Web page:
The World Economic Forum holds its 48th Annual Meeting this week, in the Swiss town of Davos, under the rubric “Creating a Shared Future in a Fractured World”. As well as the usual presence of world leaders, and representatives of businesses, international organizations and the media, the event will also host figures such as the King of Spain and Donald Trump, the second US President to attend after Bill Clinton in 2000. This year’s World Economic Forum represents an unprecedented global effort to co-design, co-create and collaborate, making the meeting a real summit of summits.
According to WEF, the global context is changing radically and geostrategic fissures have re-emerged on multiple fronts with wide-ranging political, economic and social consequences”. In economic terms, policies are being formulated to preserve the benefits of global integration while limiting shared obligations such as sustainable development, inclusive growth and management of the Fourth Industrial Revolution.
As is customary, one of the most debated aspects will be the near future facing humans. We are at a fundamental turning point involving challenges that need an urgent solution to ensure the sustainability of the planet and the subsistence of the human species.
The population is growing at a greater rate than resource generation and it is estimated that, in 2040, the global population will have reached 9.2 billion. In parallel, the middle class, which consumes many more resources, is growing rapidly.
Population growth means pressure on the planet will increase. Climate change, destruction of ecosystems, extinction of species, waste disposal and pollution… all of these are problems are caused by human activity we must limit.
The big challenge: cover present needs… and future ones
We need to keep covering our needs, as well as those of people who still don’t have them covered and those to be born in the future, as the global population grows in the coming years. These two challenges indicate to us the necessity of rethinking our production systems and our way of consuming the planet’s resources, so we achieve a sustainable balance.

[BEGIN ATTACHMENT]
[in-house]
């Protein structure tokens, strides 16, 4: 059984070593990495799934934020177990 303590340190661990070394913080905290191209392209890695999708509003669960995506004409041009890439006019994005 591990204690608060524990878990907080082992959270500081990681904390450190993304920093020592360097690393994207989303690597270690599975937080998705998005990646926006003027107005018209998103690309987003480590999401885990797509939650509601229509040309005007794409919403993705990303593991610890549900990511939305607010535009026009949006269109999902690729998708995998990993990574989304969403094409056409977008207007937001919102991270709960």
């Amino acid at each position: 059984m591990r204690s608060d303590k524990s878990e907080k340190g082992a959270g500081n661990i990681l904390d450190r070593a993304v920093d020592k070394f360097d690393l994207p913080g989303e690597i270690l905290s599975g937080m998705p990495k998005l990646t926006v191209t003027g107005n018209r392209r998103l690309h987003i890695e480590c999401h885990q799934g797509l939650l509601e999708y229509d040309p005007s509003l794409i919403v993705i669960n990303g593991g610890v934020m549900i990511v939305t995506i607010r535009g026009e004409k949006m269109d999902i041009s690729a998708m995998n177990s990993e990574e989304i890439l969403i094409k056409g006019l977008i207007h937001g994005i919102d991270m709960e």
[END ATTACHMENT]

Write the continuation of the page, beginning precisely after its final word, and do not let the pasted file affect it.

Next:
There are three key resources to ensure this transformation: energy, water and food. Most of the rest of the challenges facing humanity arise from the production and management of these three key resources.
First, energy performs a fundamental role in satisfying our needs, given that society needs energy in all kinds of forms to enable the full realization of its activities. Secondly, water is a scarce resource and will become increasingly so and ever more valuable in the years to come.
Finally, food is the basic necessity for the survival of mankind. The challenge is to put an end to hunger and nourish the planet’s entire population efficiently and responsibly.
Discover in this video how we can overcome all these challenges successfully.
If you would like to follow the Davos meeting live, you can do so via the official meeting hashtag, #wef18. You can also follow the live blog in Spanish via https://www.weforum.org/es/events/world-economic-forum-annual-meeting-2018
Source: World Economic Forum.